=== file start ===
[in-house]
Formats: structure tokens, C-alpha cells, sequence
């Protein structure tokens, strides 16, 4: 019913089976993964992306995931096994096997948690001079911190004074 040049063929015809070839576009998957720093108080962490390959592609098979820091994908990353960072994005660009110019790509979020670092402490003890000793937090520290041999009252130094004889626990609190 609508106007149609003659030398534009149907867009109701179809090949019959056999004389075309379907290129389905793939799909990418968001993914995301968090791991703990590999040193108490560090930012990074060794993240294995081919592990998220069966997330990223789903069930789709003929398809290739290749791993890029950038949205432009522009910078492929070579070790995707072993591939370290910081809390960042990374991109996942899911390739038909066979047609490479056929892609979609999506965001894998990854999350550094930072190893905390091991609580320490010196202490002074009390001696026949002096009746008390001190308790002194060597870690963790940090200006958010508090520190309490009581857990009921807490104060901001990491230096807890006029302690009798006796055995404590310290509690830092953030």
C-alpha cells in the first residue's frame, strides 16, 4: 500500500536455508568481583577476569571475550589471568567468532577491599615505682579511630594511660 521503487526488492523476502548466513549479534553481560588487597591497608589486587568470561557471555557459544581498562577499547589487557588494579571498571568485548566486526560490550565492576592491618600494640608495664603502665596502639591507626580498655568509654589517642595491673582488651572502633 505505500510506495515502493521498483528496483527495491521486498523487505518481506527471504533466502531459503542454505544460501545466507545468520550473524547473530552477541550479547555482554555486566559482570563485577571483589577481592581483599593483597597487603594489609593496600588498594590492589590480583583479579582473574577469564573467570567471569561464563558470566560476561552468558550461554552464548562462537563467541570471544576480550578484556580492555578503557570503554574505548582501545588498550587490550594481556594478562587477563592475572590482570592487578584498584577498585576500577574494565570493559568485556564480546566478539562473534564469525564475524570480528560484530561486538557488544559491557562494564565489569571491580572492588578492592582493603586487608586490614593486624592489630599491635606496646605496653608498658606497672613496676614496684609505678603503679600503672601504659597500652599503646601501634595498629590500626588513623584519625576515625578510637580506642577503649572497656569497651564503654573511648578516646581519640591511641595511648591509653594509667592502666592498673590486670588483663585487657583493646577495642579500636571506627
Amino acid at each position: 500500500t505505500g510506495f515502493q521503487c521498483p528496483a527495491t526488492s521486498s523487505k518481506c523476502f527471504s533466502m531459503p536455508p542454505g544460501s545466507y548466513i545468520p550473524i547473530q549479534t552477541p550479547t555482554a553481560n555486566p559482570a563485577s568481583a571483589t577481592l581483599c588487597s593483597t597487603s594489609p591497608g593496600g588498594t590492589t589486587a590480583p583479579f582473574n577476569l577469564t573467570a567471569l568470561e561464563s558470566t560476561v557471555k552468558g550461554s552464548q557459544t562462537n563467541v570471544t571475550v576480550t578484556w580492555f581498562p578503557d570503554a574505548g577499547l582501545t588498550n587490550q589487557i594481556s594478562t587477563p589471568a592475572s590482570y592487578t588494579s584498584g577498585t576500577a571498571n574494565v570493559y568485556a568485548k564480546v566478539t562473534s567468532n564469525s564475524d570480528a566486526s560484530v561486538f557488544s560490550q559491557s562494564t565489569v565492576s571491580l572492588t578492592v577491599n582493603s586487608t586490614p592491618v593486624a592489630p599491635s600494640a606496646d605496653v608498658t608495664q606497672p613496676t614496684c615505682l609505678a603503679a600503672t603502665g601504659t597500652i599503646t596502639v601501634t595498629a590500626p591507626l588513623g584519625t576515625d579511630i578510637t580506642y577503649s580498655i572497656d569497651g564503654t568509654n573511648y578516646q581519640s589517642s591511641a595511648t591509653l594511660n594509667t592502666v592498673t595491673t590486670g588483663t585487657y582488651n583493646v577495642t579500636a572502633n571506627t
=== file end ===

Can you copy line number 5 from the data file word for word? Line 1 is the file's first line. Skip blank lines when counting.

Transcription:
Amino acid at each position: 500500500t505505500g510506495f515502493q521503487c521498483p528496483a527495491t526488492s521486498s523487505k518481506c523476502f527471504s533466502m531459503p536455508p542454505g544460501s545466507y548466513i545468520p550473524i547473530q549479534t552477541p550479547t555482554a553481560n555486566p559482570a563485577s568481583a571483589t577481592l581483599c588487597s593483597t597487603s594489609p591497608g593496600g588498594t590492589t589486587a590480583p583479579f582473574n577476569l577469564t573467570a567471569l568470561e561464563s558470566t560476561v557471555k552468558g550461554s552464548q557459544t562462537n563467541v570471544t571475550v576480550t578484556w580492555f581498562p578503557d570503554a574505548g577499547l582501545t588498550n587490550q589487557i594481556s594478562t587477563p589471568a592475572s590482570y592487578t588494579s584498584g577498585t576500577a571498571n574494565v570493559y568485556a568485548k564480546v566478539t562473534s567468532n564469525s564475524d570480528a566486526s560484530v561486538f557488544s560490550q559491557s562494564t565489569v565492576s571491580l572492588t578492592v577491599n582493603s586487608t586490614p592491618v593486624a592489630p599491635s600494640a606496646d605496653v608498658t608495664q606497672p613496676t614496684c615505682l609505678a603503679a600503672t603502665g601504659t597500652i599503646t596502639v601501634t595498629a590500626p591507626l588513623g584519625t576515625d579511630i578510637t580506642y577503649s580498655i572497656d569497651g564503654t568509654n573511648y578516646q581519640s589517642s591511641a595511648t591509653l594511660n594509667t592502666v592498673t595491673t590486670g588483663t585487657y582488651n583493646v577495642t579500636a572502633n571506627t